March to Armageddon

Ronald E. Powaski offers the first complete, accessible history of the events, forces, and factors that have brought the world to the brink of a nuclear holocaust. He traces the evolution of the nuclear arms race from FDR's decision to develop an atomic bomb to Reagan's decision to continue its expansion in the 1980's.
Focusing on the forces that have propelled the arms race and the reasons behind the repeated failures to check the proliferation of nuclear weapons, Powaski discusses such topics as the Manhattan Project, the decision to drop the bomb on Hiroshima, the debate over whether to share atomic information, the effect of nuclear weapons on U.S. military and foreign policy, and the role of these weapons in arms control negotiations in the last five presidential administrations.

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March to Armageddon: the United States and the nuclear arms race, 1939 to the present

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Rarely will one find such a felicitous combination of books on nuclear weapons strategy and the arms race. Charlton had extensive interview experience with the BBC and in this oral history brings ... Consulter l'avis complet

Table des matières

Roosevelt and the Manhattan Project 19391945
Truman and International Control of the Atom 19451947
Truman the Cold War and the Hydrogen Bomb 19471952
Eisenhower and Massive Retaliation 19531961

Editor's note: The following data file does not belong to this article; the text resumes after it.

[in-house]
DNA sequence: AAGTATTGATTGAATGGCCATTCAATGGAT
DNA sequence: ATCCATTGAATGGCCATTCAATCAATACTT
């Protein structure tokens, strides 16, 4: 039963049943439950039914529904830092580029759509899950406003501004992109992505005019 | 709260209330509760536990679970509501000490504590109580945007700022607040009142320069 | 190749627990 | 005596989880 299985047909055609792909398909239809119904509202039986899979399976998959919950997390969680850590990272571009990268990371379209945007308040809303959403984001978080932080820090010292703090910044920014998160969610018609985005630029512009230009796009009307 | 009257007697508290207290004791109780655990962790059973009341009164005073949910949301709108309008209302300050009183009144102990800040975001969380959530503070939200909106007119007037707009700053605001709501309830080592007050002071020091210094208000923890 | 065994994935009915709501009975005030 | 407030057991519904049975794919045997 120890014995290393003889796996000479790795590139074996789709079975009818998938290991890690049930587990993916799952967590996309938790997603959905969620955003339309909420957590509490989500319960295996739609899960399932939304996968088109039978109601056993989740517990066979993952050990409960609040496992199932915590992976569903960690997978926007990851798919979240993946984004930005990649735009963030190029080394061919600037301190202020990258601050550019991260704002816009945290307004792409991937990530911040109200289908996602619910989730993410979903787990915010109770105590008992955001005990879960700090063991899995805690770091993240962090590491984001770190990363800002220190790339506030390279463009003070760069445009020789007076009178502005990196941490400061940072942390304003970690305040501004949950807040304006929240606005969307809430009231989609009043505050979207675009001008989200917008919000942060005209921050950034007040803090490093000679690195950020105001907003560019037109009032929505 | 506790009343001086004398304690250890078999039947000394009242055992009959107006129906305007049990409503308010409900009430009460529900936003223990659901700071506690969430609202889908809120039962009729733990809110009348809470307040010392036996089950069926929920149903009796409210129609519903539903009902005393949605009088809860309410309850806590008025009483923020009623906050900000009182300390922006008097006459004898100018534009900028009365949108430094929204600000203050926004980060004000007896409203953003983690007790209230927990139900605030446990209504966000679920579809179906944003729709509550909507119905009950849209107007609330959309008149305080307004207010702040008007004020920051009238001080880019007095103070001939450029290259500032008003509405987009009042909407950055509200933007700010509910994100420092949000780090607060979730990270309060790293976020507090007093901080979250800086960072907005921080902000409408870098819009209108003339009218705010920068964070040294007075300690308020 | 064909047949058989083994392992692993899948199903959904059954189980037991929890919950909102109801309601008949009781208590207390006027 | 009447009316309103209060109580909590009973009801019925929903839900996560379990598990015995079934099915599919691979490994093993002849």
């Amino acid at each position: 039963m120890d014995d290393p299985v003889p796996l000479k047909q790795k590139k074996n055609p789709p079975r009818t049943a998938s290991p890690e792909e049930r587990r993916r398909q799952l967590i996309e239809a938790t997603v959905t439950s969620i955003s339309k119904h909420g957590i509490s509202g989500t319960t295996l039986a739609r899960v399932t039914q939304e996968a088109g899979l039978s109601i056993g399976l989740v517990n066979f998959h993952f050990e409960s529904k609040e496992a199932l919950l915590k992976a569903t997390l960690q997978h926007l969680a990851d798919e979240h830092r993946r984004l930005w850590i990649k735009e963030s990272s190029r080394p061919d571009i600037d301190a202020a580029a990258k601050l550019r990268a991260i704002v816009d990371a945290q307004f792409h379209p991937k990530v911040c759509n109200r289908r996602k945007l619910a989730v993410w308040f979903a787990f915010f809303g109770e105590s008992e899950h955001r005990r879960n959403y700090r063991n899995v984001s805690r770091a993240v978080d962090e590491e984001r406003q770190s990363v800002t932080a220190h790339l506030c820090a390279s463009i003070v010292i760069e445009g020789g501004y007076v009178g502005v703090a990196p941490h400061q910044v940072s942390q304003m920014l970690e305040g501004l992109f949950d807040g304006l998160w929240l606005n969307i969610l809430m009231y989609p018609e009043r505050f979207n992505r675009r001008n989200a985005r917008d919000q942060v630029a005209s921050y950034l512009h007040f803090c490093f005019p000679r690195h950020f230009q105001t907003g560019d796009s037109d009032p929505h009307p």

Eisenhower and Nuclear Arms Control 19531961
Kennedy Nuclear Weapons and the Limited Test Ban Treaty
Johnson Nuclear Weapons and the Pursuit of SALT
Nixon and SALT I 19691972
Nixon Ford and the Decline of Detente 19721977
Carter and SALT II 19771981
Reagan and the Rearmament of America 19811983
Reagan and Nuclear Arms Talks 1981 to the Present
Suggested Readings
Droits d'auteur

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Expressions et termes fréquents

Fréquemment cités

Page 72 - In the councils of Government, we must guard against the acquisition of unwarranted influence, whether sought or unsought, by the military-industrial complex.
Page 211 - Each Party undertakes not to develop, test, or deploy ABM systems or components which are sea-based, air-based, space-based, or mobile landbased.
Page 38 - US there can be no permanent modus vivendi, that it is desirable and necessary that the internal harmony of our society be disrupted, our traditional way of life be destroyed, the international authority of our state be broken, if Soviet power is to be secure.
Page 28 - The authority of the Emperor and the Japanese Government to rule the state shall be subject to the Supreme Commander for the Allied Powers who will take such steps as he deems proper to effectuate these terms of surrender.
Page 62 - You have to take chances for peace, just as you must take chances in war. Some say that we were brought to the verge of war. The ability to get to the verge without getting into the war is the necessary art. If you cannot master it, you inevitably get into war. If you try to run away from it, if you are scared to go to the brink, you are lost.
Page 47 - States entering with reasonable confidence upon a policy of firm containment, designed to confront the Russians with unalterable counterforce at every point where they show signs of encroaching upon the interests of a peaceful and stable world.
Page 142 - Each party shall in exercising its national sovereignty have the right to withdraw from the treaty if it decides that extraordinary events, related to the subject matter of this treaty, have jeopardized the supreme interests of its country.

Informations bibliographiques